However, not everyone in the Roman world was an advocate of hunting. Not because of animal welfare as might be the case today, but because hunting in this context was seen as transparent and overly-extravagant. Occasionally game was not even killed during the end of the chase, but first driven into nets and then presumably slaughtered (perhaps not even by the hunter, but by slaves). Such a practice may have removed one of the most important aspects of the hunt: the violent killing of a free animal. Pliny the Younger, poking fun at some of his notable contemporaries, humorously derided that he captured animals, not with spear and lance, but with pen and notebook in hand (Epistulae 1.6, quoted in Anderson 1985, 100). It was the chase, the show of horsemanship and mastery over the wild beast, and not necessarily the kill that was always important in the mind-sets of some. Despite the ambiguous nature of the hunt in the Roman world, as shown in its literature and its iconography, it would appear to have been an important device which demonstrated elite identity and social power within the landscape. It represented the authority of the emperor as protector of the Roman state and its people. But, how much hunting actually took place in the Roman Empire: how much meat from wild animals actually made it to the dining table and in whose house? And, was it really hunting, or merely hollow demonstrations by the wealthy few?
In Britain, archaeological excavations have produced an astonishing number of animal bone assemblages from an array of towns, military sites, and rural settlements all occupied during the period of Roman occupation (historically taken as AD43-410). However, the remains of wild animals in these assemblages are generally rare, normally occurring in very low quantities compared to the bones of domestic livestock. In a comparatively large assemblage, animal bones from wild species would normally register somewhere between 0.5%-2% of the total identified. An assemblage with a wild component of around 5% would be seen as exceptional, and only very occasionally do they occur in a greater frequency than this. But we should expect this. Domestic livestock were of major economic significance in Roman Britain, not only for meat, but also for dairy, wool, leather, horn, fat, and bone, not to mention the importance of manure and the use of cattle and horses for ploughing and traction–vital components of an agricultural society. It makes complete sense that the remains of domestic livestock dominate the faunal assemblages from Roman farms and towns. However, as I have sketched out above, the importance of wild animals in agricultural societies does not lie in their role within the economy, which would have been negligible at best, but in their symbolic importance. Deer bones found at late Iron Age and Roman sites in Britain are recovered in greater frequencies on villas and military sites, compared to other types of settlement (Allen 2014, 177), indicating that venison was more commonly eaten at higher-status sites. As is suggested by the historical accounts, the archaeological evidence does appear to show that deer more frequently hunted by those with landed wealth and by military groups, people with a level of social and economic power.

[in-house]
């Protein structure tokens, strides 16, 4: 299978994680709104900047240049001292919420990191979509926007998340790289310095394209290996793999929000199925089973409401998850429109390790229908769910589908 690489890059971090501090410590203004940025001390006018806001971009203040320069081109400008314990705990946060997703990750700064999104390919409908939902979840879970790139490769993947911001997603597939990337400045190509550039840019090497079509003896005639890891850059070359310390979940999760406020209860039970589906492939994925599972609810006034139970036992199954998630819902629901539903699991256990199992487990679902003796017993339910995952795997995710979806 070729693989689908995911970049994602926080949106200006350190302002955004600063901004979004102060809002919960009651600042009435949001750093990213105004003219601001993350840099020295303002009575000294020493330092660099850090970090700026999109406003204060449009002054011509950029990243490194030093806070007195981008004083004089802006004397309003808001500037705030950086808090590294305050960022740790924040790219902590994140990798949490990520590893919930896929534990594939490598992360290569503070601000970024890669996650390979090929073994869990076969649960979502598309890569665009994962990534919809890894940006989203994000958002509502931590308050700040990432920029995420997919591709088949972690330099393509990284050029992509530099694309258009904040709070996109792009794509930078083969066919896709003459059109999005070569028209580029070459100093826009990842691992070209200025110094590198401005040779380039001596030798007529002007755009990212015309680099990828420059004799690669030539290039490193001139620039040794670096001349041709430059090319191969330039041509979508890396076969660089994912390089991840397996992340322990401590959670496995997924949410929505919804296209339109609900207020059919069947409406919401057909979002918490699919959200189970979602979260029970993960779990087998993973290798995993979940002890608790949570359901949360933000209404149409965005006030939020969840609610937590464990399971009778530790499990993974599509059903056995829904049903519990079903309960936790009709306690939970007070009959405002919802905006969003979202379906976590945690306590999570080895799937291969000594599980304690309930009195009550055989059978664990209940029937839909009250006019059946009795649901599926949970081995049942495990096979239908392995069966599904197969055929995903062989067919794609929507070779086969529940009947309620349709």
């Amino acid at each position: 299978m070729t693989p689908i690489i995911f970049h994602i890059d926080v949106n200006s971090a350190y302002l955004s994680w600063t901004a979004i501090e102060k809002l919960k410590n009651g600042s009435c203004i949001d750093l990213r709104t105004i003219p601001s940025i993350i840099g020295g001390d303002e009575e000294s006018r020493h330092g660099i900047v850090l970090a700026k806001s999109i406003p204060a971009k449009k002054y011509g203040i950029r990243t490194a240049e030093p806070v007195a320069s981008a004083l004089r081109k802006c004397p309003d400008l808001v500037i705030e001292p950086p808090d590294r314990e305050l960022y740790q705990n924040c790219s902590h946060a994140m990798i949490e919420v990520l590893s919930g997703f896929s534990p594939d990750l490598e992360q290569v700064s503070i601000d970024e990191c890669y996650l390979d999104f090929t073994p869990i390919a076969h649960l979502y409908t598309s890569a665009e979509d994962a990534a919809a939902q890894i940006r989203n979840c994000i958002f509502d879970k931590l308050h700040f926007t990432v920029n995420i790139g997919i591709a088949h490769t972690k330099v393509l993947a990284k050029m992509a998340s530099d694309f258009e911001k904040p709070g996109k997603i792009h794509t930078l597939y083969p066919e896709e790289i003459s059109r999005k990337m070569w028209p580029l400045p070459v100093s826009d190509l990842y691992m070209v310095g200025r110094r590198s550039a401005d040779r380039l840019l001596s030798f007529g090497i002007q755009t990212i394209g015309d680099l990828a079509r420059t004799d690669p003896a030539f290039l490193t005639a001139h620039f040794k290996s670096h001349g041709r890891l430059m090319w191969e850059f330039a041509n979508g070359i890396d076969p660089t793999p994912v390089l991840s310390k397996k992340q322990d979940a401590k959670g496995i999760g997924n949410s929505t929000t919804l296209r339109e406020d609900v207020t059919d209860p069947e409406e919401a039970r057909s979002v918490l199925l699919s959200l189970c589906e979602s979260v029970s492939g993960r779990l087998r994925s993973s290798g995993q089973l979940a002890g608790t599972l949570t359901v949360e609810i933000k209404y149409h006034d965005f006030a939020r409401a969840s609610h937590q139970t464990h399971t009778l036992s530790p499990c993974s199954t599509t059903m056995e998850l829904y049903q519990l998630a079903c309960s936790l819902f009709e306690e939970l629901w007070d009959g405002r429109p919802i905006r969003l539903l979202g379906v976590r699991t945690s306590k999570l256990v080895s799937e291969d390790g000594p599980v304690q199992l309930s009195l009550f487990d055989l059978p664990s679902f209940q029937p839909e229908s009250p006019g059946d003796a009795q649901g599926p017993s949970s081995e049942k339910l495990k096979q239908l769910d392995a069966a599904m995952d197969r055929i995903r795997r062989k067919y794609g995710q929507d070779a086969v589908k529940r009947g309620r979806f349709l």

There is also evidence that some elite groups in Roman Britain furnished their estates with deer parks. Fishbourne Palace in West Sussex produced bones of fallow deer, a species which, although common today, is not native to Britain and was only properly introduced after the Norman Conquest. Radiocarbon dating and isotopic analysis (looking at chemical signatures) of fallow deer teeth from Roman Fishbourne showed that one individual had been imported during the mid-1st century AD, whilst a second had lived its entire life in Britain (Sykes et al. 2006). The results of this important analysis could be inferred as evidence for the maintenance of a breeding herd of fallow deer at the site at least into the 2nd century AD.